Flight Cancellations Pile Up Heading Into Memorial Day Weekend

Flight Cancellations Pile Up Heading Into Memorial Day Weekend


U.S. airlines canceled hundreds of flights as a combination of severe weather and staffing challenges disrupted the start of Memorial Day weekend travel.

More than 1,100 flights both within the U.S. as well as to and from the country had been canceled by early evening on Friday, according to data-tracking service FlightAware. Around 220 were scrubbed on Thursday, while airlines have already canceled almost 200 over the weekend.

The Federal Aviation Administration said Friday that many of the nation’s largest airports were subject to ground stops and delays, limiting takeoffs and landings, because of staffing issues and traffic volumes.

Staffing shortages at the start of the year had already led many airlines to reduce their flying plans for the summer in an effort to avoid widespread disruptions.

Delta Air Lines Inc.

this week advanced its own measures, dropping some flights over the weekend as well as into the summer. It had canceled 6% of its mainline flights on Friday, according to FlightAware. New York-area airports were hit hardest, with around 15% of all flights scrubbed.

People wound through a security screening at Denver International Airport on Thursday ahead of Memorial Day weekend, typically the smallest of the four big U.S. holiday travel weekends.



Photo:

David Zalubowski/Associated Press

Asgar Ali

and his family were on their way to New York’s LaGuardia Airport just after 5 a.m. ET Friday when they found out their Delta flight to Miami was canceled, Mr. Ali said.

Just 30 minutes earlier, he said, an email from Delta had indicated it was on time. Mr. Ali said he noticed the flight was canceled only when he looked at Delta’s app to check which terminal they were departing from.

“No text message. No email. No nothing,” he said.

Mr. Ali said Delta representatives at the airport blamed a crew shortage. The airline offered a later flight to Miami through Detroit but warned of potential weather issues. Mr. Ali said he insisted on a nonstop flight on another airline, and they settled on a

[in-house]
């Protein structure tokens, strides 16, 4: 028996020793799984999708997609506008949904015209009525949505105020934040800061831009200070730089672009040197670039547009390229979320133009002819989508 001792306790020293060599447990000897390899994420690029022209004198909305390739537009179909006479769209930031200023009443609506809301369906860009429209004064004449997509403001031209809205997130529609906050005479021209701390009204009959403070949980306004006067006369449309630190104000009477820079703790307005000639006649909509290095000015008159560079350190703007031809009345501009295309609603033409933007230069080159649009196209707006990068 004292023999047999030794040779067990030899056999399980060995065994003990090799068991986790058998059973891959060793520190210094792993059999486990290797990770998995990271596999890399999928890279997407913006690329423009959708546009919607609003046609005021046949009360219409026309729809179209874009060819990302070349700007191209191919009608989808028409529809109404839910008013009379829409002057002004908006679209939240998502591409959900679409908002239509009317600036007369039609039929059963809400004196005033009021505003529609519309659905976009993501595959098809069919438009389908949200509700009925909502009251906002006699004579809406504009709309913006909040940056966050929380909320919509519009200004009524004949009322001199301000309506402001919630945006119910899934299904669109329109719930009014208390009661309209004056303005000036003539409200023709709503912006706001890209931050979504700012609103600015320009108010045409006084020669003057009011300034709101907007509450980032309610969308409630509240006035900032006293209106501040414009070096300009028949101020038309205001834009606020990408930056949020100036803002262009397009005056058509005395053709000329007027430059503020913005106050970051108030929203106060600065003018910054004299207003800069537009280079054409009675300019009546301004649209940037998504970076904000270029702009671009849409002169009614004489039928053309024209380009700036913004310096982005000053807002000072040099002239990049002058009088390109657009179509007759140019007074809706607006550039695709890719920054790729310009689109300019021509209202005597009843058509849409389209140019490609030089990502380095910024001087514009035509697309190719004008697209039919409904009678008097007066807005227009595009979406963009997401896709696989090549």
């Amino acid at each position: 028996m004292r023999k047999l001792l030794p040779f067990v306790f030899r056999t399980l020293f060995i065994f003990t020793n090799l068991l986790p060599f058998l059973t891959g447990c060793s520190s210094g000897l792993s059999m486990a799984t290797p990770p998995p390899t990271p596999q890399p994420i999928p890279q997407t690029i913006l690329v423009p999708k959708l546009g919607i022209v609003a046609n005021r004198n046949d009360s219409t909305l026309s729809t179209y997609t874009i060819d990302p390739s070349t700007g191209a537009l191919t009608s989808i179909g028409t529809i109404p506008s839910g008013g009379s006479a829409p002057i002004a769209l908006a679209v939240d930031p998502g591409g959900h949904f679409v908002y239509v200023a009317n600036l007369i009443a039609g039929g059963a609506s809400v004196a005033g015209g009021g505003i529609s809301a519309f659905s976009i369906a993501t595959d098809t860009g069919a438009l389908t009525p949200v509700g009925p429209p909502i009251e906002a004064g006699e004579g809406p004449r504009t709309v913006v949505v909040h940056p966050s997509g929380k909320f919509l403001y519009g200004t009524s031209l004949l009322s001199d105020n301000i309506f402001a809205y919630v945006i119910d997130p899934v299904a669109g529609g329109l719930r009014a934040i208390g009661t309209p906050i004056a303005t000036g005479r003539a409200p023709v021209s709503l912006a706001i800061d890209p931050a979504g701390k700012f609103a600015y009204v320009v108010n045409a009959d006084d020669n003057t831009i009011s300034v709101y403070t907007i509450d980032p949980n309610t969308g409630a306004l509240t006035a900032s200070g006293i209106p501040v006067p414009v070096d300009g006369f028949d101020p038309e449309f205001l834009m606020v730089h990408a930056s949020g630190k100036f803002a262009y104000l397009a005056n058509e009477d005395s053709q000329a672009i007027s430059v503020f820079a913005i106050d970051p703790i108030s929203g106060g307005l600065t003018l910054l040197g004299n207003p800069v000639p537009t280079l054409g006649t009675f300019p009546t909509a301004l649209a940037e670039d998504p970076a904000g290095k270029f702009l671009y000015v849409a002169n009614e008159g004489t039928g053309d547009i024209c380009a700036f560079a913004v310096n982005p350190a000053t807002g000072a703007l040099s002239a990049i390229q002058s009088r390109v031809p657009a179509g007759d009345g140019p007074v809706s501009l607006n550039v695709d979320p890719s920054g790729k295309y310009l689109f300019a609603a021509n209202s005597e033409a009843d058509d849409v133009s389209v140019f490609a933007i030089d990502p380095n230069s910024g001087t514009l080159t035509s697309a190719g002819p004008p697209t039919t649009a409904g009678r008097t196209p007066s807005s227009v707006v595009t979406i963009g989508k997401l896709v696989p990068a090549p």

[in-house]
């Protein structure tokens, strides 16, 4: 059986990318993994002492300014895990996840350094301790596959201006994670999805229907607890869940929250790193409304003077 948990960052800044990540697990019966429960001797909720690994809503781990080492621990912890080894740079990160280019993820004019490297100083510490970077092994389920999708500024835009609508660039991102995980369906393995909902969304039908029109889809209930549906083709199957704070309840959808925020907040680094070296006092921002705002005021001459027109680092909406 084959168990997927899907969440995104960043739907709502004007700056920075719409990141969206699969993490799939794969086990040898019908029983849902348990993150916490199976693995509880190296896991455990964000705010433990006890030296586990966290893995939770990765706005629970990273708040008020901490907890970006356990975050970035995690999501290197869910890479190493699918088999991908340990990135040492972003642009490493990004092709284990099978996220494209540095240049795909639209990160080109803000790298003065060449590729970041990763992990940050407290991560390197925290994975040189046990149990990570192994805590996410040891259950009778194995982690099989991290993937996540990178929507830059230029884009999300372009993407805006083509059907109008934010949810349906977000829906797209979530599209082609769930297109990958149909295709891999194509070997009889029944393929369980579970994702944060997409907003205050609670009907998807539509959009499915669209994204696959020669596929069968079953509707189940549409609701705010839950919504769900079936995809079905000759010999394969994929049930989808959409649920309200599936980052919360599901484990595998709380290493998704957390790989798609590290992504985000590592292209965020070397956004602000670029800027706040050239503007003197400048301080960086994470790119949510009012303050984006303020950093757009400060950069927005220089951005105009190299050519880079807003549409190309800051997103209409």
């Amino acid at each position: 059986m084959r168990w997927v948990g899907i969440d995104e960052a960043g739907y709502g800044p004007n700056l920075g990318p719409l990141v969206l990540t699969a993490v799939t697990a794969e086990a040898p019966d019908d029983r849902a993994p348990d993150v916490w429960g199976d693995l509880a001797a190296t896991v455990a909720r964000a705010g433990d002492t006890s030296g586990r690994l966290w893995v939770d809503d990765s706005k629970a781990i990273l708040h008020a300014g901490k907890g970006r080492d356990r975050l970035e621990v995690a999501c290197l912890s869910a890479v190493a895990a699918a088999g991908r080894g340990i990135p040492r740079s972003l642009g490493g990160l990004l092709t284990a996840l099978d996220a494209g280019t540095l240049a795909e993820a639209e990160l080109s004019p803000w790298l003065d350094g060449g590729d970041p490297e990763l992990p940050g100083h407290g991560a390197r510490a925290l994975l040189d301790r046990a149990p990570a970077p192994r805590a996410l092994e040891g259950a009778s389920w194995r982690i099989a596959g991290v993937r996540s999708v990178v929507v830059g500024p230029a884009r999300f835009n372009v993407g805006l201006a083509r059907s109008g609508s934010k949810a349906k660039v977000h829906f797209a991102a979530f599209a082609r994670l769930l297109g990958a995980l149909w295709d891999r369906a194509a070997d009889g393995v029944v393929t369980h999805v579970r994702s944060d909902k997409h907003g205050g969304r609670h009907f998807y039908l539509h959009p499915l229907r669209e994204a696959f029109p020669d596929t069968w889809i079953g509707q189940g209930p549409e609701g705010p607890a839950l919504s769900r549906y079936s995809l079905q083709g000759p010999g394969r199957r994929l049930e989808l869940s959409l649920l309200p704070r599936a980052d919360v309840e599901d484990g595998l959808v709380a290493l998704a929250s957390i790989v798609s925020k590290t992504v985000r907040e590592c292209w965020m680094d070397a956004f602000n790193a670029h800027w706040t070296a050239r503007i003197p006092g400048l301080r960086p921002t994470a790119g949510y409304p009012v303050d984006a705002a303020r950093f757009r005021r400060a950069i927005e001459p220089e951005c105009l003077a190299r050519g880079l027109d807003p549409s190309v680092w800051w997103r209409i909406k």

United Airlines Holdings Inc.

flight out of Newark scheduled for Friday night.

A Delta spokesman said the airline was looking into the issue.

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Memorial Day typically is the smallest of the four big holiday travel weekends, trailing July 4, Thanksgiving and the run-up to Christmas and the New Year.

“It’s the first true indication of what the summer might look like,” said

American Airlines Group Inc.

Chief Commercial Officer

Vasu Raja

at an industry conference this week. “How we do on operations has never been a better predictor of our financial success.”

With Frontier and JetBlue both locked in a battle for Spirit Airlines, WSJ’s George Downs explains why the low-cost carrier is coveted by each airline and what a deal could mean for your travel plans. Illustration: George Downs

Domestic airline traffic last week was running 8% below 2019 levels, according to trade group Airlines for America. On Thursday, the Transportation Security Administration screened 2.38 million people, down 4.3% from the same day in the run-up to the holiday weekend three years ago.

Flights are also as full as they were at the same time in 2019, according to the A4A trade group, while fares are higher. That has helped airline shares rise in recent days, buoyed by upbeat assessments of demand from some airlines this week.

Bookings, especially for domestic flights, have continued at a record pace despite surging fuel prices pushing up airfares. The Dow Jones U.S. Airline Index closed 3.4% higher on Friday, and gained 10% this week.

Atlanta-based Delta, like other carriers, had previously expressed confidence that it was prepared for a summer surge, boosting hiring at airports and call centers. However, the airline said in an internal memo this week that more staff absences, in some cases driven by rising Covid-19 cases, had led it to reassess its flight schedule.

The travel logjam might extend beyond airports. Miami International Airport, the country’s fastest-growing major hub, warned passengers this week that its parking garages could be swamped.

A thunderstorm earlier this month delayed passengers scheduled to fly into Miami and left their vehicles sitting in the airport’s parking garages, which the airport said led to a shortage of parking spaces. The airport, where traffic is up 20% this month from prepandemic levels, advised travelers to pursue mass transit options to and from its terminals.

Mr. Ali said his flight troubles didn’t end at LaGuardia. Late Friday afternoon, a text from United delivered more bad news: His departure was delayed due to a crew scheduling issue, said the airline, which apologized for the inconvenience.

United said the airline was looking into the matter.

Write to Doug Cameron at doug.cameron@wsj.com

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Author: Shirley